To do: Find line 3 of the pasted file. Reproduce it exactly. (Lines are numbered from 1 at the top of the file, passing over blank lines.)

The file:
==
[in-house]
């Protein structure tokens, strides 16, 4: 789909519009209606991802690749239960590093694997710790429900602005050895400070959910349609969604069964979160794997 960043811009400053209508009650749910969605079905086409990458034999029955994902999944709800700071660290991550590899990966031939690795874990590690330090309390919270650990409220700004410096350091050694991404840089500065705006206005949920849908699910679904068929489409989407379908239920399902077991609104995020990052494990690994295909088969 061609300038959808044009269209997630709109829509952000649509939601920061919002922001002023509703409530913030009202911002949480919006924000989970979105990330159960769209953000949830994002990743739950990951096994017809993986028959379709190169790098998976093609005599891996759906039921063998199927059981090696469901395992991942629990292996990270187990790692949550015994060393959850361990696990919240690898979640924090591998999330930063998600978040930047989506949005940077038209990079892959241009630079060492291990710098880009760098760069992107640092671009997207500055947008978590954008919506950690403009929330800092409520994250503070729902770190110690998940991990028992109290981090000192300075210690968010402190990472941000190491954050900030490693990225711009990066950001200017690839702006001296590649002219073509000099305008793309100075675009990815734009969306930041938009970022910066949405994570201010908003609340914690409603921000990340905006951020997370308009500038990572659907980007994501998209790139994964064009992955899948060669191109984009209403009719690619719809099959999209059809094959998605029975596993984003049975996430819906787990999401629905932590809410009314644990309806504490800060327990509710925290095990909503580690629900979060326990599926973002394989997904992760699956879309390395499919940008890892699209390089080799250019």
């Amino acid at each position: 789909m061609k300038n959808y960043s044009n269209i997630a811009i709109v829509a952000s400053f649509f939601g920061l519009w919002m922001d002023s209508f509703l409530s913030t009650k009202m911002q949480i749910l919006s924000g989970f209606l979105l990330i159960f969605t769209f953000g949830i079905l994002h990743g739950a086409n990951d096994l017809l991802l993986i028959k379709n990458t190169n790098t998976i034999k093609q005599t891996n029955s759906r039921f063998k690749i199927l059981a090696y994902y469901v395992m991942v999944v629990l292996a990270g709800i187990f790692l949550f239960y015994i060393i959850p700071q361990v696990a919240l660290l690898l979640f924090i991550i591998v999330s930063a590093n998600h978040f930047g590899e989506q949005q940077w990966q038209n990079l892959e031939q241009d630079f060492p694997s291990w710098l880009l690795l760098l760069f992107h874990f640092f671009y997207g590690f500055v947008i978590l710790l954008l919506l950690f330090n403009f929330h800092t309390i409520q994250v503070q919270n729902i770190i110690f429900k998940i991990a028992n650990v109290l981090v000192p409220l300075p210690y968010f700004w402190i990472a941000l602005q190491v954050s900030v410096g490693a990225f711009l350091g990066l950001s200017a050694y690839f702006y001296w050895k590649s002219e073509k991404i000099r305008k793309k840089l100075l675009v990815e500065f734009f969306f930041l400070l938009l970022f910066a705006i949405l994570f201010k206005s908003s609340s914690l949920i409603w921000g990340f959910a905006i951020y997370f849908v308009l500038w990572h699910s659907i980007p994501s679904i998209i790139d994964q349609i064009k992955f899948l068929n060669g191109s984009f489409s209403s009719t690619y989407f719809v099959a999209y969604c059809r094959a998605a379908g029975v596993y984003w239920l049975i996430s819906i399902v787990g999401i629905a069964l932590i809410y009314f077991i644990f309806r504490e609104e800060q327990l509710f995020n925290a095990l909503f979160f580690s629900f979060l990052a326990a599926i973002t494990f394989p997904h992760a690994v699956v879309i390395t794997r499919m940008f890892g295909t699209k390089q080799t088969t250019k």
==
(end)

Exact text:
């Amino acid at each position: 789909m061609k300038n959808y960043s044009n269209i997630a811009i709109v829509a952000s400053f649509f939601g920061l519009w919002m922001d002023s209508f509703l409530s913030t009650k009202m911002q949480i749910l919006s924000g989970f209606l979105l990330i159960f969605t769209f953000g949830i079905l994002h990743g739950a086409n990951d096994l017809l991802l993986i028959k379709n990458t190169n790098t998976i034999k093609q005599t891996n029955s759906r039921f063998k690749i199927l059981a090696y994902y469901v395992m991942v999944v629990l292996a990270g709800i187990f790692l949550f239960y015994i060393i959850p700071q361990v696990a919240l660290l690898l979640f924090i991550i591998v999330s930063a590093n998600h978040f930047g590899e989506q949005q940077w990966q038209n990079l892959e031939q241009d630079f060492p694997s291990w710098l880009l690795l760098l760069f992107h874990f640092f671009y997207g590690f500055v947008i978590l710790l954008l919506l950690f330090n403009f929330h800092t309390i409520q994250v503070q919270n729902i770190i110690f429900k998940i991990a028992n650990v109290l981090v000192p409220l300075p210690y968010f700004w402190i990472a941000l602005q190491v954050s900030v410096g490693a990225f711009l350091g990066l950001s200017a050694y690839f702006y001296w050895k590649s002219e073509k991404i000099r305008k793309k840089l100075l675009v990815e500065f734009f969306f930041l400070l938009l970022f910066a705006i949405l994570f201010k206005s908003s609340s914690l949920i409603w921000g990340f959910a905006i951020y997370f849908v308009l500038w990572h699910s659907i980007p994501s679904i998209i790139d994964q349609i064009k992955f899948l068929n060669g191109s984009f489409s209403s009719t690619y989407f719809v099959a999209y969604c059809r094959a998605a379908g029975v596993y984003w239920l049975i996430s819906i399902v787990g999401i629905a069964l932590i809410y009314f077991i644990f309806r504490e609104e800060q327990l509710f995020n925290a095990l909503f979160f580690s629900f979060l990052a326990a599926i973002t494990f394989p997904h992760a690994v699956v879309i390395t794997r499919m940008f890892g295909t699209k390089q080799t088969t250019k």